I'm reading a book right now called Angry Fat Girls. I haven't gotten very far, in fact I'm still just reading the Author's Note. I'm still in Roman numerals territory! (You know how, before the "meaty" portion of the book begins, the pages are numbered with Roman numerals? Yes, that territory.) The author is basically writing about her blog and, I suppose, how she came to write the book, though I haven't gotten to that part yet.
Anyway, she's mentioning relapse triggers and she refers to some comments she got on her blog - one woman mentioned she was betrayed by a family member, one talked about being alone on her birthday. Let me tell you what my problem is here, and let me tell you why I think I have the problem in the first place.
I understand the concept of triggers, I really do. But I have a hard time accepting that they apply to overeating. Why? Well, probably because I don't allow that for myself. In my opinion, if I overeat today it's because I made a conscious choice, not because something bad happened to me so therefore I have no control over myself. When I look at it like that, it seems so ridiculous. If none of my friends call me on my birthday and I eat an entire pint of Ben & Jerry's ice cream that night, is that my friends' fault? Of course it's not. It's my fault for choosing that tub of fat to comfort me. Because let's get something straight here: I could very easily have chosen to run a few miles, or take my dog for a walk, or watch a funny movie, or lament to my husband. Instead, while I am totally compos mentis, I decided to weigh down my sorrows with something like 60 grams of fat and 1200 calories.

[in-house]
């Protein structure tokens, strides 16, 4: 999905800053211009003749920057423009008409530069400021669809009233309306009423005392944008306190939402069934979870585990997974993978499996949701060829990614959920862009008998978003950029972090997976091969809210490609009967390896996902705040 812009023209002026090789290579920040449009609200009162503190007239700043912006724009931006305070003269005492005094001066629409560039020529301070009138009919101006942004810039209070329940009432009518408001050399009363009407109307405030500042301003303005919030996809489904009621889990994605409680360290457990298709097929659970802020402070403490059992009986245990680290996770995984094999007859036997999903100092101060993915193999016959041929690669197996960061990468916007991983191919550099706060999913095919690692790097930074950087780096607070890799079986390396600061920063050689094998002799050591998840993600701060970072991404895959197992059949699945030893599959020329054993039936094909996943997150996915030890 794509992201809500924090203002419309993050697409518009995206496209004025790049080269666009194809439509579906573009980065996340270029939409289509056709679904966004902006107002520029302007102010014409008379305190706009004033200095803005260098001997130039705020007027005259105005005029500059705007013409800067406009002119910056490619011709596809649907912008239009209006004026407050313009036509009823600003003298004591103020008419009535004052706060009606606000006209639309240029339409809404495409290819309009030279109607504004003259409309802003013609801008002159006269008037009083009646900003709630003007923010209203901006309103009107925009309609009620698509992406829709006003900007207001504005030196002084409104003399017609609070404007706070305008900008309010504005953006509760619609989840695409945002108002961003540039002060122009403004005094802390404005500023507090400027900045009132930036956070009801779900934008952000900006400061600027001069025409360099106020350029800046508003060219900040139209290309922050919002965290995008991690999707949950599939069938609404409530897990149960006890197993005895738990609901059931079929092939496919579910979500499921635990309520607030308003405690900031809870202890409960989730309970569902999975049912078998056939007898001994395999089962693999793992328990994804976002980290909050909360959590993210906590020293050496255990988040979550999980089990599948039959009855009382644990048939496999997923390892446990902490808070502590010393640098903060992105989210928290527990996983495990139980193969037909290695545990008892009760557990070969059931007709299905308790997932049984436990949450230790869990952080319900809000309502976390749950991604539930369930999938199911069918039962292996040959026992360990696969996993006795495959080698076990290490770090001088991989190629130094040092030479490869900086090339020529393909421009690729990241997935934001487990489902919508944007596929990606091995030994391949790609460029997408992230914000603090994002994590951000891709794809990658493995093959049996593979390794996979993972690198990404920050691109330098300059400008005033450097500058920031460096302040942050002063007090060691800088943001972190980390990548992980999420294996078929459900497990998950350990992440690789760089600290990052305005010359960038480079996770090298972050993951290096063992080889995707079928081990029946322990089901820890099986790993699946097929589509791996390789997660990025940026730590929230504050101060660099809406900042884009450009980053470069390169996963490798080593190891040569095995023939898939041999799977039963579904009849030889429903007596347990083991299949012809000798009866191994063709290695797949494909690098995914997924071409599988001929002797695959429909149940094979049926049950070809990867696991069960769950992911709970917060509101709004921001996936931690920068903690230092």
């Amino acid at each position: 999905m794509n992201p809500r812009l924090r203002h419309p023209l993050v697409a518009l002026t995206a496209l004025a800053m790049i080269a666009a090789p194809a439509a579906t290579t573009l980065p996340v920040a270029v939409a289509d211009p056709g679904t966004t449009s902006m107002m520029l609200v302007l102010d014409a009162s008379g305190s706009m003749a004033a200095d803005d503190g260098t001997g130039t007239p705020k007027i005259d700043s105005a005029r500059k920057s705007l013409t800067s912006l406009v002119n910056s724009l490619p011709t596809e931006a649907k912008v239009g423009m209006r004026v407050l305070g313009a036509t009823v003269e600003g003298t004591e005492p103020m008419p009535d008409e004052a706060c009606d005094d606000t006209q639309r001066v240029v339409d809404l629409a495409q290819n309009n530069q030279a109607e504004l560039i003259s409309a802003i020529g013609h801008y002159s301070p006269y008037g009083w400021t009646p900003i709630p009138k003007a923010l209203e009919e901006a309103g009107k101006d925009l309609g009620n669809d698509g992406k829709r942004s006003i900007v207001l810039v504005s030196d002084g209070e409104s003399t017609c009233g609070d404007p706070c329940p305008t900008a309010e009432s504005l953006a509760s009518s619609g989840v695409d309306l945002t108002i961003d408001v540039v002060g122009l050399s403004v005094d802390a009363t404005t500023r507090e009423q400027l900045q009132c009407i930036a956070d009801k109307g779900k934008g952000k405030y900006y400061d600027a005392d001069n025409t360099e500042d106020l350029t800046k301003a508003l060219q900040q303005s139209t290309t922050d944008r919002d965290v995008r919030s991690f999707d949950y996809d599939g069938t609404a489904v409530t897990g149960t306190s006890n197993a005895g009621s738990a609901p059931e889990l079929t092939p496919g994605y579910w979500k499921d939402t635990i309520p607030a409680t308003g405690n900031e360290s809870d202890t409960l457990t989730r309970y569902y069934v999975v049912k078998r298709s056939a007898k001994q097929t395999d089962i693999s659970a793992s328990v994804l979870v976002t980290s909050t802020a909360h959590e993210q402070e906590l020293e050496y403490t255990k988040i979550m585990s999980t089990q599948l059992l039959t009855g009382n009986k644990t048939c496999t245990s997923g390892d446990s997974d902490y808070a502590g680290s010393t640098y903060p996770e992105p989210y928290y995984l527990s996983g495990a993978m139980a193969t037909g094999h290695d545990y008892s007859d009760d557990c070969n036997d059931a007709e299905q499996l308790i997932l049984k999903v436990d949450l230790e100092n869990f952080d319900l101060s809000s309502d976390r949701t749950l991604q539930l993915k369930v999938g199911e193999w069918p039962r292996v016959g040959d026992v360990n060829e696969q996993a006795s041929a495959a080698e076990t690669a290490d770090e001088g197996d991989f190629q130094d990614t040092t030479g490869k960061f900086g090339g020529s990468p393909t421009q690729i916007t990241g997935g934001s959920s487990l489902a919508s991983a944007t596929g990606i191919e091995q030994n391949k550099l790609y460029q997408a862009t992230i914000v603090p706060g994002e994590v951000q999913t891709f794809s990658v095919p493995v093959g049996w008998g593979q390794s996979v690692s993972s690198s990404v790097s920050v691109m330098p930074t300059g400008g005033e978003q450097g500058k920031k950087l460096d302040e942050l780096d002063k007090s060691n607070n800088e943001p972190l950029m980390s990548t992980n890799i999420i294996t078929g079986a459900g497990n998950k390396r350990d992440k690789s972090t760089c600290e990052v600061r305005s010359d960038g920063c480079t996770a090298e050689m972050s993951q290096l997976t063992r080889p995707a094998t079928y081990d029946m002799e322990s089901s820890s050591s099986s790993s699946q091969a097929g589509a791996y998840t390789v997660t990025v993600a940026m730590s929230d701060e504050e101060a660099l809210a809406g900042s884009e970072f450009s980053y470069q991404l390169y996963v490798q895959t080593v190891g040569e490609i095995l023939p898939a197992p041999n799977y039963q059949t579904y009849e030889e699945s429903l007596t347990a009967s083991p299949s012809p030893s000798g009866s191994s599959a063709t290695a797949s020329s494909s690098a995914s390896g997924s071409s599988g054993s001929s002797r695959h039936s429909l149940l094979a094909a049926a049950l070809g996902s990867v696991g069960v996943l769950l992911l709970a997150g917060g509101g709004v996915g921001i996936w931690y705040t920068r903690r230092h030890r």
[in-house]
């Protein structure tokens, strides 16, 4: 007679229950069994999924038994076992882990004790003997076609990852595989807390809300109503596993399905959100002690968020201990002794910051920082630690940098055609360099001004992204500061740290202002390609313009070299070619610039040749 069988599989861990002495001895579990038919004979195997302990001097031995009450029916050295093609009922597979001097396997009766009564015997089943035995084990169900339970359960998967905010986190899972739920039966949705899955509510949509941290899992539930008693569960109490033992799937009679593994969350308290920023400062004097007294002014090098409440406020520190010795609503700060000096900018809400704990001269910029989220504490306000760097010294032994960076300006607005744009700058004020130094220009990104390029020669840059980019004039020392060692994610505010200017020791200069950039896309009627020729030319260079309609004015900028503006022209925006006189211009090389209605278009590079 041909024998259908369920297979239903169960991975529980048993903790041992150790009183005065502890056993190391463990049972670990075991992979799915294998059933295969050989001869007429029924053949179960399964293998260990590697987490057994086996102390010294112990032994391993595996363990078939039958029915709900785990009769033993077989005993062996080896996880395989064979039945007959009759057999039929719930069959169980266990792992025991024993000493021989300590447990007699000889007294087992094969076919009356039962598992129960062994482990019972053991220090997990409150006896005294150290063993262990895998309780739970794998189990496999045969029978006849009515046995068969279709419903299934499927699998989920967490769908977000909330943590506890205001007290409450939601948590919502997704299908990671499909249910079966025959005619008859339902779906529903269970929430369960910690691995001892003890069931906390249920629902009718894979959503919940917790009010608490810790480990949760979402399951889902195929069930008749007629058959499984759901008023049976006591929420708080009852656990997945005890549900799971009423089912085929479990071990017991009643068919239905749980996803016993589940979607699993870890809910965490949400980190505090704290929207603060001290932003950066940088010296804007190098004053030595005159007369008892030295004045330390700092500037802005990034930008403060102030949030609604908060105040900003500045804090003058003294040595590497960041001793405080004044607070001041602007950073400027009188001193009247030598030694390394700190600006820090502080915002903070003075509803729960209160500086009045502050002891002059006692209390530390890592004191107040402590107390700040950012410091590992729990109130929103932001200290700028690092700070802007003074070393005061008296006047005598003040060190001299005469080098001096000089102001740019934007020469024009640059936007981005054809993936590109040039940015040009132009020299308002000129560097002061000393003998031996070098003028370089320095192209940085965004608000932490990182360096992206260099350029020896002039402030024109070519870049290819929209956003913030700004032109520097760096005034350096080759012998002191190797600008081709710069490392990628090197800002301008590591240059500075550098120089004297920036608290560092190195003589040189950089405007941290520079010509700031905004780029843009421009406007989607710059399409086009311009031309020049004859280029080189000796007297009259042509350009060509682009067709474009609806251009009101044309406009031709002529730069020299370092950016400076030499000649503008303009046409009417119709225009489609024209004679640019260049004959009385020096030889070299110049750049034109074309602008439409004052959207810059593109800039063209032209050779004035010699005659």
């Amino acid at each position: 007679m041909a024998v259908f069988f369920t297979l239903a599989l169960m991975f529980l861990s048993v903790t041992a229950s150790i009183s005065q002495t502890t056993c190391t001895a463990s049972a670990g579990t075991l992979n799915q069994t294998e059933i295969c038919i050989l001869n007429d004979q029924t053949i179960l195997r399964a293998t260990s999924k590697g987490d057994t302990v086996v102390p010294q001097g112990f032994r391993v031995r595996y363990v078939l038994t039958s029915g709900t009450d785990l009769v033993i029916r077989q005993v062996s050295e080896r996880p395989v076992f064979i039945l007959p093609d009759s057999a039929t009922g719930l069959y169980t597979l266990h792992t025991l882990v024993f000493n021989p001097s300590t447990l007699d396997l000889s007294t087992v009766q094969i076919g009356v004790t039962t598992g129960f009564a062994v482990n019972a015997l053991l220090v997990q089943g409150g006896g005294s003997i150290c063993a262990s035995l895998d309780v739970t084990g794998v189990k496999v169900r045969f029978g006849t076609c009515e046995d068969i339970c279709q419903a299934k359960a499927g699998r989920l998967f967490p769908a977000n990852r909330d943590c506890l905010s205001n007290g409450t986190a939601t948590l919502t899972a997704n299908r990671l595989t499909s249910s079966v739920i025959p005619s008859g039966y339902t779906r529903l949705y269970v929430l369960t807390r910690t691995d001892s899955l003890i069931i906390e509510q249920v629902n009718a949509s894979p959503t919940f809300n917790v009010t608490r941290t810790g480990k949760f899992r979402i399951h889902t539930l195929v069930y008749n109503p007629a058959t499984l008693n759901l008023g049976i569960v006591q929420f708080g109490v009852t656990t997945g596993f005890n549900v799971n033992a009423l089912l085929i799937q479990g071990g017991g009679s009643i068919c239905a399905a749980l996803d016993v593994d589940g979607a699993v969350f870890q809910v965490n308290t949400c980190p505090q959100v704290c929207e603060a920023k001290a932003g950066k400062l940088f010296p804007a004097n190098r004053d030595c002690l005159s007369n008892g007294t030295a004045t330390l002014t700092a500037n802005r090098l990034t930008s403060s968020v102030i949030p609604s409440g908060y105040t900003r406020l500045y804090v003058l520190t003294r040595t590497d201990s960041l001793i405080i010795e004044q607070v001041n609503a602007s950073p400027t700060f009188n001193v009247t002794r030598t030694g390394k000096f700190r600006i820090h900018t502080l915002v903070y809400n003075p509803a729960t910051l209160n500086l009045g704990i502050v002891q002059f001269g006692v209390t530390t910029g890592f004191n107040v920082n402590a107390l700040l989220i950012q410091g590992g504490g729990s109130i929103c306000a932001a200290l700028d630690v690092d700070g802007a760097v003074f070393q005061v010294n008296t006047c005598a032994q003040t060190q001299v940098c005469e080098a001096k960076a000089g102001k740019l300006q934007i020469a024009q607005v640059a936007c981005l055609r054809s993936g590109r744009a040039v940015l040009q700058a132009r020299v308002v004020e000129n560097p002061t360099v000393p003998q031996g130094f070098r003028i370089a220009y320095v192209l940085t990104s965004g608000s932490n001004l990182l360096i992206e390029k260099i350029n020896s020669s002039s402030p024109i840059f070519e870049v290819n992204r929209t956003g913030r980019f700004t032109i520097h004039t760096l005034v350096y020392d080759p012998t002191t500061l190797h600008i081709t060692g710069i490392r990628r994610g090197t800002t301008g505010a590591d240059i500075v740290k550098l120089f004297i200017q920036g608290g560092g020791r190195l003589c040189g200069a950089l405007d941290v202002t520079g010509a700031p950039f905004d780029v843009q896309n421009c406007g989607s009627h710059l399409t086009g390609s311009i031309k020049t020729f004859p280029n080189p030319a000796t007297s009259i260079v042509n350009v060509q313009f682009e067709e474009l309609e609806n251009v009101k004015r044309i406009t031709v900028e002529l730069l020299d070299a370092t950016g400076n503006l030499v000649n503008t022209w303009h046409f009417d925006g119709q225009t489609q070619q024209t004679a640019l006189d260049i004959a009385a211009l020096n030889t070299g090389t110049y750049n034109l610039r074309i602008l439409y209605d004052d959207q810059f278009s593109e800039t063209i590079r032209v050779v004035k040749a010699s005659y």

It's much easier to point that finger, of course. I'd love to not have to take responsibility for gaining weight some weeks, it would make me feel much less stupid. But if we keep saying, "You know what? I'm not going to wear that coat today," eventually it becomes a whole lot easier to make bad choices. If we never have to look at ourselves in the mirror - at what may be a fat, bloated face staring back at us after all the beer we drank, or the belly that hangs over the top of our once-loose pants - we'll just become very comfortable being the victim.
But why would you want to feel so powerless? Why is that a more acceptable option that looking at your chubbly face or your muffin top and saying, Shit, this is all me! Isn't that just so much better? Maybe not on the surface, but if it's nobody else's problem that means that only you can change it. Scary? Hell no! You are in the driver's seat! You get to do whatever you need to do to get to your destination. You get to map out the route that gets you there in the healthiest, happiest way, and no one can get in your way. No one will cut you off, no one will cause a traffic jam, and no one will go too slow in the left lane. You've got open road, my friend. All you have to do is make sure that you have a full tank of gas, wiper fluid, and your iPod. And then you just gotta GO.
And if you decide to make a pit stop and you add an hour to your ETA? Well, own it. Maybe next time you won't stop so damn long.
And with all of that said, I'm choosing to eat a wonderful Father's Day feast today at my in-laws'. My pit stop, if you will. ;)
Happy Father's Day!